Sustainable feeding of the world’s growing population with food that is safe, healthy, and nutritious; finding innovative solutions for more resilient and climate-smart agriculture; these are just some of the challenges facing our global agri-food systems, and investments in farmers, or “agriculture human capital,” are crucial to addressing them. Spending money on farmers is as vital as spending money on roads or any other kind of physical capital. Still, between 2015 and 2018, just around 3% of global agriculture development financing went toward particularly improving agricultural producers’ abilities.
Why invest in farmland?
The average annual increase in value for American farmland over the last 50 years is 6.1%, with just five years of decline. When cash rent returns are included, the investment return has been even more stellar. According to the USDA, farmland has consistently generated a profit since 1991, with average yearly returns of 11.5 percent. When compared to other asset classes, such as the Dow Jones REIT Index, it has generated a much higher return. It’s easy to think that putting money into farming is a smart business decision. People’s need to satisfy their appetites remains unchanged regardless of the state of the economy as a whole. Thus, many financiers consider agricultural and farming investments to be safe during economic downturns. Agriculture will also play a larger part in supporting global communities as the world’s population rises. However, for the typical investor, purchasing a farm is not a practical option. The effort and money invested in running or leasing a farm may be enormous, and buying one might require a large financial outlay. Fortunately, there are several options for investors to obtain exposure to the agricultural industry besides purchasing a farm.
Many agricultural businesses are now available to investors via the stock market. Growers and processors of agricultural products sit alongside enterprises in other sectors. Agricultural businesses, which are responsible for planting, tending, and harvesting crops, are a possible investment target. Supporting functions including distribution, processing, and packaging are provided by several of these companies. Harvested crops may provide cash flow, which investors can use to their financial advantage. Although most crops have a one-year cycle, there are regions that may reap numerous harvests year. Long-term contracts with tenant farmers or clients agreeing to buy the crops are often used to guarantee high yields. Also, keep in mind that, in addition to safeguarding the farmer in the case of a disaster, crop insurance protects the investment as well. This implies that the farmer will get money to help them pay their lease even if their crops are damaged or their income drops because of falling commodity prices.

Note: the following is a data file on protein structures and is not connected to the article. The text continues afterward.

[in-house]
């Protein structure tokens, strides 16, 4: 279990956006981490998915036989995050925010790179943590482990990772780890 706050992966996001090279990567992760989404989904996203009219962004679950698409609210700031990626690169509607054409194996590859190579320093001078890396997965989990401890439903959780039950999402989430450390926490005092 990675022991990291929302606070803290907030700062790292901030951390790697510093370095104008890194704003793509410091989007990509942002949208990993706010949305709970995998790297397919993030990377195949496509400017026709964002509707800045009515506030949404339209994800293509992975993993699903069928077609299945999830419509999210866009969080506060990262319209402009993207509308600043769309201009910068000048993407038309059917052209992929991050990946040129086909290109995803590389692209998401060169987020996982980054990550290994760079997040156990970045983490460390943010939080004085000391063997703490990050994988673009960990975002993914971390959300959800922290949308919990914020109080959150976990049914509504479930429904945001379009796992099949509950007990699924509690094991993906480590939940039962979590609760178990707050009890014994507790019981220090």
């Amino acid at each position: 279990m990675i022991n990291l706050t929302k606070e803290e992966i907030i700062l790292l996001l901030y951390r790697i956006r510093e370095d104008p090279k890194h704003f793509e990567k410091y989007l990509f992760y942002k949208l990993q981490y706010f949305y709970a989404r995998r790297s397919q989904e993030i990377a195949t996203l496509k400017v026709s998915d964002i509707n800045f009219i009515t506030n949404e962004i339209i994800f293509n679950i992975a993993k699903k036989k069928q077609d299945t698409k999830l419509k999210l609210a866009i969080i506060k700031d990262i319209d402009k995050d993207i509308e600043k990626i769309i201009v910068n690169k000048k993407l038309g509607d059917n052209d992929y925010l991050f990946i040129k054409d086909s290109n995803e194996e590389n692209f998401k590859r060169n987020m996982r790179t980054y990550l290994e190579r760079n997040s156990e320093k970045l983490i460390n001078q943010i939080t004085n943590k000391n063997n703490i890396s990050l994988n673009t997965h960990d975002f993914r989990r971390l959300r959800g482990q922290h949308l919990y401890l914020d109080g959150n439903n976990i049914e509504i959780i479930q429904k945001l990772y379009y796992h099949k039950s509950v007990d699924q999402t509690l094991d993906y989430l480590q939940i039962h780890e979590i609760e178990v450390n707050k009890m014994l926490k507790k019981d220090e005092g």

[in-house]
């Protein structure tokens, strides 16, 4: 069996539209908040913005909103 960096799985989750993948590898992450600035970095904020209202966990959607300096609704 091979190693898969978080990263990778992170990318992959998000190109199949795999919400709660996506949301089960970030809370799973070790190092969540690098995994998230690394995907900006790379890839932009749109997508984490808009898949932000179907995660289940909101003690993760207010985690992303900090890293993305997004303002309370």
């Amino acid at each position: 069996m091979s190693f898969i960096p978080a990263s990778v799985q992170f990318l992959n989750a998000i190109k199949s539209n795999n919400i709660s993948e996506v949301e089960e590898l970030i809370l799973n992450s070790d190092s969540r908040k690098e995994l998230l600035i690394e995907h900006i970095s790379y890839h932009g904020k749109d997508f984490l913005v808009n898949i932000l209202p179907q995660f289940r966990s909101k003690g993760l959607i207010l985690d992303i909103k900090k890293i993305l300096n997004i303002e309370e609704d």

Because almost all farmable land in the United States is currently in use, farmland is a scarce resource. As a result of urbanization and land development, the amount of available farmland has reduced, increasing the value of the remaining farmland. Investors may benefit from the rising value of farmland as a result of this. If farmland is next to a residential area, for example, the value of the property rises because of the increased likelihood that it will be sold as the residential area expands.
Improvements may increase the value of an agricultural investment, just as they would in the real estate market. A good example of this may be seen in the agricultural practice of transforming undeveloped land into farmland or pasture. In addition, changing farmland from conventional farming to higher return organic farming may boost the value of the investment by replacing low-value crops like commodity or row crops with high-value crops like trees. Fixing up the land’s structures and utilities may also increase its value. As a result of these enhancements, the land’s value will rise, and the investor has a better chance of making a profit when they eventually decide to sell.
Besides growing crops, farmland may be used for a wide variety of other purposes that bring in money. If there is a substantial body of water on the farms, the water rights might be leased or sold. Some farms in close proximity to a major thoroughfare may be able to benefit from the installation of billboards or the construction of a cellular or broadcasting tower. Timberland and property close to rivers may be good candidates for leasing out for recreational purposes like hunting and fishing.